This story is a companion piece to this week's cover story: Youth mental health clinic now open in Menlo Park.
While SafeSpace was started by three mothers whose families have suffered sometimes heartbreaking mental health issues, the nonprofit's founders say it will take much of its direction from its Youth Advisory Board of local high school and college students.
Some of those advisory board members say they joined because they want to share their personal mental health experiences. Two of them told their stories to the Almanac.
"The best education you can get is from someone who's been there," said Liesl Moldow, SafeSpace's director of development and a board member.
In a dark place
Ryan, a high school freshman whom the Almanac has chosen to identify by a pseudonym because of her age, says she had always been a high achiever, in school, and in life.
"I had never considered myself as one of the people who would ever need" mental health assistance, she said. "I really like learning, and doing well, and being involved."
But then, in two consecutive weeks, she sustained concussions while playing water polo.
The brain trauma affected her short-term memory and she missed about two months of school, leaving her behind in her classes.
"It was really difficult for me to adjust to needing help," Ryan said. Tensions at home made things worse, she said, and "I ended up getting to a dark place." She withdrew from her family and friends and had no energy.
"I didn't actually hurt myself," she said, "but I was really close. It could have ended up really, really bad."
A blowout argument led her and her mother to realize that Ryan couldn't "continue to live in this way," she said. "I was not myself; this was not the kid I had been."
Ryan said her mother found her help through a list of therapists provided by her school. A therapist referred her to a psychiatrist, who prescribed an anti-depressant.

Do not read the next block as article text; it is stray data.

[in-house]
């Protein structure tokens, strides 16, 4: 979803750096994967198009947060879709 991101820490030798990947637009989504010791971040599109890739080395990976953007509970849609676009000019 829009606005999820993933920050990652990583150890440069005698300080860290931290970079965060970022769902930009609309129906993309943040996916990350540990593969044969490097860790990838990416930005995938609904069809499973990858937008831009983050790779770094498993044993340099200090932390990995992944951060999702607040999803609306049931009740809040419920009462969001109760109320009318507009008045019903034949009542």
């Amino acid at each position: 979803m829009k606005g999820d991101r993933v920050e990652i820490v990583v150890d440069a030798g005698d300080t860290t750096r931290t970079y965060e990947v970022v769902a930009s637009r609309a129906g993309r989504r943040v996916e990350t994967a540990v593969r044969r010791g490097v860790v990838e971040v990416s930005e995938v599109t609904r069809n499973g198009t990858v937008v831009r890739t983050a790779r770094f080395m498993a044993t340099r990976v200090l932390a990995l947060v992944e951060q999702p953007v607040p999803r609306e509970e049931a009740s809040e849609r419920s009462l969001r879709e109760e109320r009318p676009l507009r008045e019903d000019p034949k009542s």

"There are a lot of resources, but at the same time it's hard to find them," Ryan said. Also, treatment can be expensive. "A lot of therapists don't take or aren't covered by insurance."
While some of Ryan's problems are unique, much of her situation is almost universal to Silicon Valley, she said.
"In our house, there's a lot of pressure to succeed," she said. She and her two siblings had tutoring from a young age "so we learned a lot outside of school."
"Everyone's parents are trying to have them do 20 extracurricular" activities in addition to academics, she said. "The whole goal is for (the students) to be really successful in life," as successful as their parents.
Some of the pressure is self-inflicted, she said. "I've always pushed myself. My goal is to get into, wherever it may be, Duke, Harvard, Yale, Princeton."
However, she said, she now realizes, "there's no point to pushing yourself to a point where you're really unhappy."
"I can't breathe"
Jessica Carlson, a 20-year-old who represents Menlo College on the SafeSpace advisory board, said she joined the board partially because she "knew Shelby Drazan as a friend and a classmate."
She also joined so she could tell others about how she has moved past her own anxiety.
"It just takes the one person to help you, to be there for you when you're in need," she said. "I'm really excited about the opportunity to give those resources to the youth in the community that weren't there when I was in high school."
Her anxiety, she said, started in fourth grade, although it wasn't diagnosed until she was a junior in high school.
The anxiety was not always tied to a recognizable event, she said, and went as far as panic attacks. A panic attack, she said, is "an almost indescribable feeling."
"My heart starts racing. I feel like I can't breathe. My breathing gets really shallow, it's hard for me to catch my breath. I get sweaty sometimes. I get very shaky, too."
But after seeing four therapists, and trying everything from medication to mindfulness, breathing techniques and cognitive behavioral therapy, Ms. Carlson said she has found what works for her and now accepts her anxiety as part of who she is.
"There's nothing wrong with (me)," she said of the anxiety. "It's part of life. It's something that's shaped who I am. I wouldn't be where I am and who I am without that."
The advice she would give someone who thinks they may be starting to experience something similar? "It doesn't hurt to go to someone you trust and open up about what you're feeling," she said. "Embrace it, instead of keeping it tucked down deep inside."
"I just wish people weren't afraid of talking about" mental health issues, she said. "It's not something you should be ashamed of."
SafeSpace, she said, is meant to help young people avoid "crisis mode."
"Nobody wants that," she said.